Uncompleted tasks set off restlessness and stress. It is only a completely finished assignment which releases this burden. Because of this, it is advisable to complete one task after another, rather than to try to take on too many at one time. In fact, a completed task brings one much further on than 10 which are incomplete. A task which, in principle, will be repeated many times should be carried out the very first time in such a way (even if it takes longer) that the procedure can be used in similar tasks in the future, and then involve the use of less time.

Tasks should be put into blocks. It is an uneconomical use of time to telephone, to talk to a patient, to visit the laboratory, to chat to a colleague and then leaf through a journal in colourful succession. Putting these tasks into blocks of time means that continuous and effective work can be performed in each of these areas. Putting off a more difficult task by appearing busy (clearing up, reorganization etc) is only a substitute for work, and actually only puts off achievement of the major task.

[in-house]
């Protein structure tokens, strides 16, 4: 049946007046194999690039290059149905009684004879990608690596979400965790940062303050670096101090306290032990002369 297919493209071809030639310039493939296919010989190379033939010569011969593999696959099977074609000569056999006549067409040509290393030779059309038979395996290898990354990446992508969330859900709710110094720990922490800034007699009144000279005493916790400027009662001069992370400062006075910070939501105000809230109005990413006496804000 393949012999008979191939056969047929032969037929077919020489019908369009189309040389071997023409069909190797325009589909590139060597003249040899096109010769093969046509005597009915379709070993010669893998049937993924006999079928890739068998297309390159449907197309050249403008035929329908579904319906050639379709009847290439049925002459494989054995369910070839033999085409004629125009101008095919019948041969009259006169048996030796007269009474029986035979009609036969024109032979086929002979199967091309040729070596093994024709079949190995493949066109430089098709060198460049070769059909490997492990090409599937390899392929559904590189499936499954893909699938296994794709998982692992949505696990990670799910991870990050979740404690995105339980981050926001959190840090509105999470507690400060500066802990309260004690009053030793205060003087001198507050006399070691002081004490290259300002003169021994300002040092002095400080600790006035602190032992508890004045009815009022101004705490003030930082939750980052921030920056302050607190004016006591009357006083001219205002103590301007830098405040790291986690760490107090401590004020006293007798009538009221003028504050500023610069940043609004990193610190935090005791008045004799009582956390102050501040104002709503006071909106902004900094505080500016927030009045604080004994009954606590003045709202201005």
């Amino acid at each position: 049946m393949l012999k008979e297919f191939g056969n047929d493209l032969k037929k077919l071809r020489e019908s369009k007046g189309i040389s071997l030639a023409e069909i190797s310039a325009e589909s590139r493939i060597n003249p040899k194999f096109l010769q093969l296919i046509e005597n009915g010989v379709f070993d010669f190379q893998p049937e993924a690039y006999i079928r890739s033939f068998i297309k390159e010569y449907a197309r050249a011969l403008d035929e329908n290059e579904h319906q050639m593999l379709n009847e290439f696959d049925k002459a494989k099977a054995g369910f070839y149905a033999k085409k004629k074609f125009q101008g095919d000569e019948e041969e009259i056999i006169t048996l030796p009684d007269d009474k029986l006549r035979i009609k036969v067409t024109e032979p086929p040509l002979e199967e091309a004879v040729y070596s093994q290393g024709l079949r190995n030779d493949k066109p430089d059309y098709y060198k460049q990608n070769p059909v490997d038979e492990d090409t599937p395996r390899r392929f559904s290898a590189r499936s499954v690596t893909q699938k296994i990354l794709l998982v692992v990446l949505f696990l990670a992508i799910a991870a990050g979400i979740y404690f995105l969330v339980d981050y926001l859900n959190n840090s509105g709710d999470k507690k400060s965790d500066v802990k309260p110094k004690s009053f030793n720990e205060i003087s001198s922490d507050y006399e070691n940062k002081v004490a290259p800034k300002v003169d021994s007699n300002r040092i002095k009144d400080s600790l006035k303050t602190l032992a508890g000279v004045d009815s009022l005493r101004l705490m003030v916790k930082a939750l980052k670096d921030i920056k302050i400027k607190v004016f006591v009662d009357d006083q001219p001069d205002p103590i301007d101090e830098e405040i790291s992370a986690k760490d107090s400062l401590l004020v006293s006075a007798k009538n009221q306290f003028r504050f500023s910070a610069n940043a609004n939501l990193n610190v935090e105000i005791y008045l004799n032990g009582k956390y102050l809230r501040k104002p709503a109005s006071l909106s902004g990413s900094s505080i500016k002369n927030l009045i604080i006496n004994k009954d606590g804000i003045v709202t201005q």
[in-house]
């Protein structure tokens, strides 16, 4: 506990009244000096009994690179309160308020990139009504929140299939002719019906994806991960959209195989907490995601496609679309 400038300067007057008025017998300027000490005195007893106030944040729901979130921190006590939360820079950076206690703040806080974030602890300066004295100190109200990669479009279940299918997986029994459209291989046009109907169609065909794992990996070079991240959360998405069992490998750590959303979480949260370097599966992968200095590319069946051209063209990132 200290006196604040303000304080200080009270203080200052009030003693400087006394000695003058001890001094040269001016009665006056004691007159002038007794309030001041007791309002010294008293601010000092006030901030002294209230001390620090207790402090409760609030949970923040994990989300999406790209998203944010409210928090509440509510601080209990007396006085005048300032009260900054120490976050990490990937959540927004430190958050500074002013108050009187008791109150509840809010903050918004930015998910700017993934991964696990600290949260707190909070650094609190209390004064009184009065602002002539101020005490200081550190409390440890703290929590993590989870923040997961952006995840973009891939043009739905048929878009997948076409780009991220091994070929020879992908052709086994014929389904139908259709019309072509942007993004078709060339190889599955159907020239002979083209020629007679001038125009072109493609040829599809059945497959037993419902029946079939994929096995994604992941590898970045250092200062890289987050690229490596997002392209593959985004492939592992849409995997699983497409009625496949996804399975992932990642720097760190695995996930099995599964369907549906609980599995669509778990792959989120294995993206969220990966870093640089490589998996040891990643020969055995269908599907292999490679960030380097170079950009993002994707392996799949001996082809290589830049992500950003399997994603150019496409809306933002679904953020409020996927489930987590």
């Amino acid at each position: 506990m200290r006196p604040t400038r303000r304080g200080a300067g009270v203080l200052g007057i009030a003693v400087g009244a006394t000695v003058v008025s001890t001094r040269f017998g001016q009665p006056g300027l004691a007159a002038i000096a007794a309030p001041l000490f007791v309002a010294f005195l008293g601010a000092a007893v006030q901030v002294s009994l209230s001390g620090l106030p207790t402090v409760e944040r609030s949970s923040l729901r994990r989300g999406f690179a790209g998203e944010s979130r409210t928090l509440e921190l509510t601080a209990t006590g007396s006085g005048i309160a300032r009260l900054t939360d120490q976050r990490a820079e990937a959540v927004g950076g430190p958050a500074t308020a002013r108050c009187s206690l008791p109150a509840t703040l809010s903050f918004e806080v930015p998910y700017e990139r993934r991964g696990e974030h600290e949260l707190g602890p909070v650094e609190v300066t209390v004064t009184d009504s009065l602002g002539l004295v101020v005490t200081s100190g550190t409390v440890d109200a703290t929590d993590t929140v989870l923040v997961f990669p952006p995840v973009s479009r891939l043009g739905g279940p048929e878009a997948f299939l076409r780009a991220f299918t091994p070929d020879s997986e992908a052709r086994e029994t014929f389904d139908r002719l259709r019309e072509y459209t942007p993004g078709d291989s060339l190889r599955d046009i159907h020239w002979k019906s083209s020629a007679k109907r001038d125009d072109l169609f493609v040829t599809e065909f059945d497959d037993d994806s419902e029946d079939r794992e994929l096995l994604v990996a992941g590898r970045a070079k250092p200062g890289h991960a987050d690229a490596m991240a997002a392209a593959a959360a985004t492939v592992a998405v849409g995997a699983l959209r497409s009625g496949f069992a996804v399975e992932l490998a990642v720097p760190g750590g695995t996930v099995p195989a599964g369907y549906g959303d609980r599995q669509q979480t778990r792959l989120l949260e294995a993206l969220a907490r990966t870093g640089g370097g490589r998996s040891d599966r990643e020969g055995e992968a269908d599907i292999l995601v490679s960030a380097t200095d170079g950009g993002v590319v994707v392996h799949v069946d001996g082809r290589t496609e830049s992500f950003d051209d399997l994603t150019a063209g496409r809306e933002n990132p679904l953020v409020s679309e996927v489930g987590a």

The amount of reading material, which is showered upon the doctor is increasing continually. A closer analysis reveals that only a fraction is really worth reading. It is therefore necessary to employ the classical system, differentiating between:
  Obligatory reading matter and
Reading matter, which can be immediately thrown away unread.

In the grey zone between the two there may be, for example, one article in a journal that does not necessarily have to be read now but which is not completely uninteresting. One can keep this to read for a brief, limited time (not more than one week), but should not store it for longer. The final possibility is to properly file those works, publications or articles which appear interesting or important, but which can not be read immediately (but they need to be disposed of after 6 months).